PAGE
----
How can property investors help boost broker business in a quiet market?
It’s been a slow start to 2023 for the housing market. It will most probably continue to be “slow” during the next few months and it makes sense that this will be the case.
Before the turn of the year, the forecasts by the Bank of England were that the UK economy would enter a period of recession and instability during the latter months of 2022 and the beginning of 2023.
So, BoE’s reaction to this, as we all know, was to increase interest rates in order to fight off this uncertainty. But, this, combined with the rising energy costs and the high inflation levels have, obviously, affected home owners and businesses.
The end result was that the cost of borrowing became more expensive, and affordability decreased thus property markets and property values were affected.
The January 2023 RICS UK Residential Survey results showed a muted market, with new buyer demand, sales, fresh listings, and prices all reported to be on a downward trend. RICS reported that near-term expectations are that this picture is likely to remain in place for a while longer as the market adjusts to higher interest rates in the UK and this was also confirmed by the February 2023 RICS UK Residential Survey which however had a little less negative picture going forward.
Such a market affects business, especially for brokers who are trying to get deals across the line on all fronts.
With the housing market slowing down, there could be business to be made through re-mortgaging opportunities. After all, mortgage rates do seem to be falling from their highs in the autumn last year and this could be a good avenue for brokers to target. However, even this could be tricky since many lenders seem to be targeting customers directly with product transfers which, of course, eats into broker business. So, what next?
Bridging with Trusted Lenders
Brokers who are facing a slump in arranging mortgages for residential purchases and face competition from high street lenders offering product transfers, should remember that arranging bridging for property investors can help them to boost their business.
From our experience at London Credit, we believe that the property investment market is still buoyant. With new home purchases relatively low, the private rented sector is standing firm.
The knock-on effect of the aforementioned Bank of England Base Rate rises was that a number of landlords have found themselves over-leveraged. Moreover, other landlords simply do not have the funds or the appetite to deal with the upcoming regulations that are coming into force sooner than later (i.e. landlords having to improve their EPC ratings to Band C, by 2025). These landlords are therefore looking to sell, often opting to do so quickly rather than having price as their overriding concern. This means there are opportunities available for others.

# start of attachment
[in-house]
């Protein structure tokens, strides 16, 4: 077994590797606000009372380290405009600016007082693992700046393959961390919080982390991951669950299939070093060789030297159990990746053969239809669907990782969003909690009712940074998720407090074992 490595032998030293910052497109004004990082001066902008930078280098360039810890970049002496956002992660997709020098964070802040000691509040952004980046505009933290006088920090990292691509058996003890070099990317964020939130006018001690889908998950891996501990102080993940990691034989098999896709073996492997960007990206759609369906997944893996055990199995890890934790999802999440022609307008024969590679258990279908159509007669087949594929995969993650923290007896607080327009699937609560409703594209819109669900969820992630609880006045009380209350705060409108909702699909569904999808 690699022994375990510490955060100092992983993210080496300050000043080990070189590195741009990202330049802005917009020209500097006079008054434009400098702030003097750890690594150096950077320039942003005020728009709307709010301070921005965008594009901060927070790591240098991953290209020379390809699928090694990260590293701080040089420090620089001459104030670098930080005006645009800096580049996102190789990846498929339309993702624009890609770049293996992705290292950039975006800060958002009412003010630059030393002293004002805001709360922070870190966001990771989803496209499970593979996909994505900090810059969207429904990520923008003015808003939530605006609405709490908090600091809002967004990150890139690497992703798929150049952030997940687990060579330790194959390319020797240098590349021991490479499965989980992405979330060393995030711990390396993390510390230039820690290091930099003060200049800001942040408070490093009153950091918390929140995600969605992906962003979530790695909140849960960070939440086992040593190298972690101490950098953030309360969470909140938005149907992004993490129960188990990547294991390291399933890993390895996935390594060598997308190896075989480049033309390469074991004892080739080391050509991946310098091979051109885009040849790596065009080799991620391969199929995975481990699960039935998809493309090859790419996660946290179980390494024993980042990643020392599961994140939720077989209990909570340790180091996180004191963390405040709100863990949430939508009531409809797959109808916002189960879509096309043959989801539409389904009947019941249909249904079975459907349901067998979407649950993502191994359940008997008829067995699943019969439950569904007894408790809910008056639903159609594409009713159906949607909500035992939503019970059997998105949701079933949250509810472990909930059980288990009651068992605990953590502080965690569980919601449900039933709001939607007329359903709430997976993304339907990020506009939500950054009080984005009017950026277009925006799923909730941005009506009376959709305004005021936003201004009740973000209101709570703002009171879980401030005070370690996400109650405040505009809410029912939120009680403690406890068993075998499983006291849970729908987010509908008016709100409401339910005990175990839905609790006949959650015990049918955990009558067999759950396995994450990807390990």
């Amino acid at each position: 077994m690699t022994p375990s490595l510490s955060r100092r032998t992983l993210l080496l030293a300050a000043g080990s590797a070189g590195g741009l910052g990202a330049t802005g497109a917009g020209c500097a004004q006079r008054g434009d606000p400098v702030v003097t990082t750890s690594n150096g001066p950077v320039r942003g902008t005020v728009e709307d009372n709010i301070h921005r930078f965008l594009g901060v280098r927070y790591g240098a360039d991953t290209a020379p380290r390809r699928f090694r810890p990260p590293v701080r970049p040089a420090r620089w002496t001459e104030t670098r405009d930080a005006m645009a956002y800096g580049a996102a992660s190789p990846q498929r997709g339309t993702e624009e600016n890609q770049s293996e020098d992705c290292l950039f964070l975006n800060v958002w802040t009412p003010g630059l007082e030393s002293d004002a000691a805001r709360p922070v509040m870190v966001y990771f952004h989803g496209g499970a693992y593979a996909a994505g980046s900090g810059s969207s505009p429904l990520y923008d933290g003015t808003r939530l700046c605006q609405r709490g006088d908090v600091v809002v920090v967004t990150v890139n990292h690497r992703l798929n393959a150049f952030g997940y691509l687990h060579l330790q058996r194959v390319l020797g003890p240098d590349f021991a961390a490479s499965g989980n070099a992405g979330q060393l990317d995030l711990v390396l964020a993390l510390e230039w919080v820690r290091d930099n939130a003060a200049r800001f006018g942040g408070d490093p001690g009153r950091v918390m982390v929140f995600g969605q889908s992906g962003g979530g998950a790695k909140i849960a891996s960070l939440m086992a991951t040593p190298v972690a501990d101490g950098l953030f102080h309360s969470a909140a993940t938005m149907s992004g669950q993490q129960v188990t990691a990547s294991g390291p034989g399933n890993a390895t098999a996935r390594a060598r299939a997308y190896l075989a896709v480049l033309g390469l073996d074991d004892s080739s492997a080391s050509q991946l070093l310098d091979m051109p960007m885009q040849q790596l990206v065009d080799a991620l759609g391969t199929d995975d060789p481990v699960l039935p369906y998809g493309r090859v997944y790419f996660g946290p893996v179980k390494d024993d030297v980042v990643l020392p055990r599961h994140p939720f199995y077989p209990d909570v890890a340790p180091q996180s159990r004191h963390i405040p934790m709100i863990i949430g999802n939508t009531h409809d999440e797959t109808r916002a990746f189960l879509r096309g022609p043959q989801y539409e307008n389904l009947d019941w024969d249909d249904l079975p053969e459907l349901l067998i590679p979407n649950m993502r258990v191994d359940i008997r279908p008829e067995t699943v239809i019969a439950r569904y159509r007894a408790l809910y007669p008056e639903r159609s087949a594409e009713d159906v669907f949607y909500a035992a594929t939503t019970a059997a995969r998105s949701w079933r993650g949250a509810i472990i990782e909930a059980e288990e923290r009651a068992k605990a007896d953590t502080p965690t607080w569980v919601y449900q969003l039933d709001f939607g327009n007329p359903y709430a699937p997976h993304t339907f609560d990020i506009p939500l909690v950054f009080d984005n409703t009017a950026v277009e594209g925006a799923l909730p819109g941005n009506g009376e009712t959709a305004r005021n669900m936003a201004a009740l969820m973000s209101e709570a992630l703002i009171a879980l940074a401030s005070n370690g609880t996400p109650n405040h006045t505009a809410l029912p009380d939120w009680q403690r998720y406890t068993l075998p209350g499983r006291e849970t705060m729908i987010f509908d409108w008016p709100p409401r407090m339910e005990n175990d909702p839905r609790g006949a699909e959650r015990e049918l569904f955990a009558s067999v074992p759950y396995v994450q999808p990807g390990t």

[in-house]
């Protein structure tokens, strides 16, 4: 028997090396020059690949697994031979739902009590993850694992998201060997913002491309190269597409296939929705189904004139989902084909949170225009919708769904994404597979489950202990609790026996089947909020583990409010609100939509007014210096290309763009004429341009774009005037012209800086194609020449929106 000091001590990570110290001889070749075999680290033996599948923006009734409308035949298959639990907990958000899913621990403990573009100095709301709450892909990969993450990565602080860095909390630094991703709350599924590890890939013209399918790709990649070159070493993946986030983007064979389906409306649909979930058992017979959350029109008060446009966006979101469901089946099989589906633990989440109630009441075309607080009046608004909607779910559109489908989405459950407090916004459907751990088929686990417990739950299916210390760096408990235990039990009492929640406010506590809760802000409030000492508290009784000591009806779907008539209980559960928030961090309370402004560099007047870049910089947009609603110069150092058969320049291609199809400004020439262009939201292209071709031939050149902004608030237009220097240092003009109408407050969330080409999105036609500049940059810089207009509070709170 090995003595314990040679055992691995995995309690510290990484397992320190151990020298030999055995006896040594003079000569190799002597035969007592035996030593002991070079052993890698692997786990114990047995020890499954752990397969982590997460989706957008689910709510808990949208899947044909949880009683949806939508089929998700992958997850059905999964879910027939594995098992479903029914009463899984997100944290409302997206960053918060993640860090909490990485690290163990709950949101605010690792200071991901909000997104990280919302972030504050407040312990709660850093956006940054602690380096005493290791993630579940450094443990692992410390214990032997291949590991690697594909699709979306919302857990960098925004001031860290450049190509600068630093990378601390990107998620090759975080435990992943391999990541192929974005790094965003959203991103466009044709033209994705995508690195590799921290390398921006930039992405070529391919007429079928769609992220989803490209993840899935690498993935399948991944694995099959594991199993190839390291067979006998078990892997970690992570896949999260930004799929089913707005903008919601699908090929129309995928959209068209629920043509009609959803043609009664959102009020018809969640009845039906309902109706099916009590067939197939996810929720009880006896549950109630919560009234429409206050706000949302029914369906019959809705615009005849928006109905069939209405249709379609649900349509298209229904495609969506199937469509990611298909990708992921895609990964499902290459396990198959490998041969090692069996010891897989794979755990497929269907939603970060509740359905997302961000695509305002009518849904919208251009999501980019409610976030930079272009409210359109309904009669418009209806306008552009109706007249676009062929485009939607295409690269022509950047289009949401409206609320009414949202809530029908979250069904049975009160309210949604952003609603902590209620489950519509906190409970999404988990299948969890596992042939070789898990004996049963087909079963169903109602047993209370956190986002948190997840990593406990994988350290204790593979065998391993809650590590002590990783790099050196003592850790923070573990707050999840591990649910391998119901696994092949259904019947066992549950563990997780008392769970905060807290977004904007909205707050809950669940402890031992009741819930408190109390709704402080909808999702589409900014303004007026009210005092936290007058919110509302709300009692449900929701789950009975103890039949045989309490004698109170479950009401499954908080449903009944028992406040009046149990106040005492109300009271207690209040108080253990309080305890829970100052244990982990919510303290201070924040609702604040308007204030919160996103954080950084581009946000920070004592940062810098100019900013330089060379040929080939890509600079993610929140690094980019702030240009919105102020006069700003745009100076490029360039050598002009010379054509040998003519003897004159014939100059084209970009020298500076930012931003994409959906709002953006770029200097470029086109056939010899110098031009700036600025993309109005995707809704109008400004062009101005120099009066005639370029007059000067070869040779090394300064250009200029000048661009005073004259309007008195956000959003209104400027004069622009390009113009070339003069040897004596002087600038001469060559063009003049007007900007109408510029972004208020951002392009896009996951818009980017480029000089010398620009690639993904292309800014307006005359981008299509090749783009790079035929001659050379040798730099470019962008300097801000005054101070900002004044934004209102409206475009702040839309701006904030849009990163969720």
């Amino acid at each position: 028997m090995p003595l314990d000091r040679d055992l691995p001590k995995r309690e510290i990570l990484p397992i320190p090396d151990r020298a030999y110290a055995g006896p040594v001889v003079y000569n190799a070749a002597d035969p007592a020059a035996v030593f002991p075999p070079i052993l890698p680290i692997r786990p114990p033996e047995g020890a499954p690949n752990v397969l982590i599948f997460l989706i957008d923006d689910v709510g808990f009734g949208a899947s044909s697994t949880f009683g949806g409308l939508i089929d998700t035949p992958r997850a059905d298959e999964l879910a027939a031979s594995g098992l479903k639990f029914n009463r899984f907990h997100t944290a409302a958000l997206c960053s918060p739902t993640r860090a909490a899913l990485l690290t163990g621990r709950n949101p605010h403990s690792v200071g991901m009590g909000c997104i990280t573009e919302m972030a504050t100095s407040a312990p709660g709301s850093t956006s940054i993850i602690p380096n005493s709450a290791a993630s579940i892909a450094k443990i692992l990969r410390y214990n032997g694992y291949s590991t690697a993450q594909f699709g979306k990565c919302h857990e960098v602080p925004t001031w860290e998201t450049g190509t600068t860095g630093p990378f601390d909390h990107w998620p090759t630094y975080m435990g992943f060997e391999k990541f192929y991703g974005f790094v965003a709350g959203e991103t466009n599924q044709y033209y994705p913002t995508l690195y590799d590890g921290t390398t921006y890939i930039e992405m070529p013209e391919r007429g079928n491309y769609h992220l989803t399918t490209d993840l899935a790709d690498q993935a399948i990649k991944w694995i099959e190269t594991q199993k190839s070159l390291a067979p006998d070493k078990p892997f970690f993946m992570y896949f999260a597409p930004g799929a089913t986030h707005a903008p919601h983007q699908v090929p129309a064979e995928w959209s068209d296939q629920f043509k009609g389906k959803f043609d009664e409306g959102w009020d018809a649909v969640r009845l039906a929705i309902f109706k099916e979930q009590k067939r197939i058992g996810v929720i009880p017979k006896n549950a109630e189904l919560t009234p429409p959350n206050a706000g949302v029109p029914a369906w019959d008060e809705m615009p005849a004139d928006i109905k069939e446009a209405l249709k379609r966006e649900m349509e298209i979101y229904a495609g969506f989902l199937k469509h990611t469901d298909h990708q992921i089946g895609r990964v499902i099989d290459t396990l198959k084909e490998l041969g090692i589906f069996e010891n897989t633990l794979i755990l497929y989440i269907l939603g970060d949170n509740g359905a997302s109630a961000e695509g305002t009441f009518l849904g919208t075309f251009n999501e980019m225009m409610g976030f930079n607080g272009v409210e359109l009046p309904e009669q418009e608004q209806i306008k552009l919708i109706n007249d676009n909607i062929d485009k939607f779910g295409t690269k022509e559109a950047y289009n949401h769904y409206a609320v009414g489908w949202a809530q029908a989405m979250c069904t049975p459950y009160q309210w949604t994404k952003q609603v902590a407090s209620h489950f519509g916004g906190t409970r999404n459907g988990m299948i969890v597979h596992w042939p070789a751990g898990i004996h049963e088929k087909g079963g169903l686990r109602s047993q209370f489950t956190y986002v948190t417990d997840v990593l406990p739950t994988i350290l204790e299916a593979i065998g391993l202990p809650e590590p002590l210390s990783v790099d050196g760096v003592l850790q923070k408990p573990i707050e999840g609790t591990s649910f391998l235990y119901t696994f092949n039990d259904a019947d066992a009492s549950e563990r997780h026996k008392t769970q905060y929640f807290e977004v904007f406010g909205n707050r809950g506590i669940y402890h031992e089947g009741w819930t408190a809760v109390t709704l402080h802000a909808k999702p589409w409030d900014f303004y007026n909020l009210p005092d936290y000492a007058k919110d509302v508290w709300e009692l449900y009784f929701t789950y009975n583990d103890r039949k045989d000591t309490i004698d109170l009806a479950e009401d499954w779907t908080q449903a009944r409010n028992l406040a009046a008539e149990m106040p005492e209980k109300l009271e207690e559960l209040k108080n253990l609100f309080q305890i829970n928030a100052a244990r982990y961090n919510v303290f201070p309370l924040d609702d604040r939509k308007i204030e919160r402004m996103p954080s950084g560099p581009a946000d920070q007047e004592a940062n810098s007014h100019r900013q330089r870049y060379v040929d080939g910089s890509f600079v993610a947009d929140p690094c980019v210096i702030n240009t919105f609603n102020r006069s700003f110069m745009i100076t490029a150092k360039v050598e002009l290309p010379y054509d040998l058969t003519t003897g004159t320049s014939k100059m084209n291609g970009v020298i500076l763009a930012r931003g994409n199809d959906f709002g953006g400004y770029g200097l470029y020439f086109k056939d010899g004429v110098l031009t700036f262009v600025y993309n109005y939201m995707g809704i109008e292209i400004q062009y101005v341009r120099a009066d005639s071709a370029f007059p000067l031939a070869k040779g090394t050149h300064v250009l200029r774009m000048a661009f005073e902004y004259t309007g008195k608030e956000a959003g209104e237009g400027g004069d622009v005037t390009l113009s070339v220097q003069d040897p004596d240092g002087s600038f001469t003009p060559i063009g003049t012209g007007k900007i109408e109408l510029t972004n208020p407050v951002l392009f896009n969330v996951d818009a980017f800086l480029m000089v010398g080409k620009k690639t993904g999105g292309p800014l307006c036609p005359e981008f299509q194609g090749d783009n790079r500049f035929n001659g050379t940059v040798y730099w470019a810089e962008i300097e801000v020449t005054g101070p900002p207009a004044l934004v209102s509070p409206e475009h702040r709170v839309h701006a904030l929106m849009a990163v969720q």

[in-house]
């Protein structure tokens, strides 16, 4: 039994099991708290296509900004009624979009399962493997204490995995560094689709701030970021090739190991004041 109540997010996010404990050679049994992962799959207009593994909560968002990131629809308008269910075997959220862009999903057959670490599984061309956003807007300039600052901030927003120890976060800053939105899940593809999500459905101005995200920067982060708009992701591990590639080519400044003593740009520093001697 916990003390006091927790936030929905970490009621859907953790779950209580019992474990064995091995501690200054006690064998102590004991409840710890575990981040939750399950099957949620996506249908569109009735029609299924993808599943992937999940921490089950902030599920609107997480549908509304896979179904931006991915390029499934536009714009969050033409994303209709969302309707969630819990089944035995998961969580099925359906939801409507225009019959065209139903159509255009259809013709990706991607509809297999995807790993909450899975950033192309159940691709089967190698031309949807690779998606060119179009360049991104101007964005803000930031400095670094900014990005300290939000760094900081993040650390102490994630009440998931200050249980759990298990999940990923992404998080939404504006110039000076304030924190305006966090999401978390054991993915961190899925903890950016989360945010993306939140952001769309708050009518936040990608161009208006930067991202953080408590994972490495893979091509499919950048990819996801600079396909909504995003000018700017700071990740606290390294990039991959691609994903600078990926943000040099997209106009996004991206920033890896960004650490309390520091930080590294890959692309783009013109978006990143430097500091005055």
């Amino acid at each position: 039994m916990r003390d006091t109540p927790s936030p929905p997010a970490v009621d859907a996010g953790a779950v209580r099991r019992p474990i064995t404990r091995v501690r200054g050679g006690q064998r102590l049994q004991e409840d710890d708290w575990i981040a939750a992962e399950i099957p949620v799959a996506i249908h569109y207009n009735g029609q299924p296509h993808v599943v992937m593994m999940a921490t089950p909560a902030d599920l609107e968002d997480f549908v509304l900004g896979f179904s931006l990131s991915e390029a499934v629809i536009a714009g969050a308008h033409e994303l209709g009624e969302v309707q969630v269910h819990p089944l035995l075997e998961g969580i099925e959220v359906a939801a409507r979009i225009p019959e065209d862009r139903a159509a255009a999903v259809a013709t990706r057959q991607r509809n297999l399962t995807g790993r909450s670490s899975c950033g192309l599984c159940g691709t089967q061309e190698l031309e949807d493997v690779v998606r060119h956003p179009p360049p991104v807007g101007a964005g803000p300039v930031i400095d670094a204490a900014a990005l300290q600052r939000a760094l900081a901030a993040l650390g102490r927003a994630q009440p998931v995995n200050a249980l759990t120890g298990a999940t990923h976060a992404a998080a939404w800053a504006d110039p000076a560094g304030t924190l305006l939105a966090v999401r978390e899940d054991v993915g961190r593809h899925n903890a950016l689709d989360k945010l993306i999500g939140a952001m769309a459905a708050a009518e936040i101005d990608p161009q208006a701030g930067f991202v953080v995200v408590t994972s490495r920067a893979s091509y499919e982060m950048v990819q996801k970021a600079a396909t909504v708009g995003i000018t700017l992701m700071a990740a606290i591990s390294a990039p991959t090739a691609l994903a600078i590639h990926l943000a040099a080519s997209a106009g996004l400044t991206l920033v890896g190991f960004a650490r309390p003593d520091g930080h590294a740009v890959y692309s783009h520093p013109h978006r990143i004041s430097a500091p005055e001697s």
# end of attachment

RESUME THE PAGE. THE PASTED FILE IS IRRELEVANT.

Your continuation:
Investors therefore, can take advantage of opportunities like these and grow their portfolio at preferential prices given the reduced competition.
At London Credit, we regularly work with experienced investors who recognise such opportunities and we help them grow their portfolios for potentially bigger rewards. Bridging finance can put investors in a strong position and enable them to move quickly to secure their target property/-ies.
It’s important for brokers to work with lenders that can support them, offering experienced BDM teams, flexibility, speed and certainty of decision and funding.
At London Credit, our appetite for business remains unchanged. We understand that inflation and economic issues may cause temporary difficulties for some, but we know that there are many investors out there with plenty of liquidity and a desire to take advantage of opportunities provided by today’s market.
We remain steadfast in our commitment to being a trusted and reliable lender with ample funding to fulfil our promises.
As long as brokers ensure that their clients' applications are well-considered, with a robust exit strategy (including a backup exit), lenders such as London Credit will continue to fund their projects, even if less experienced providers may not.
Constantinos Savvides is Head of Underwriting at London Credit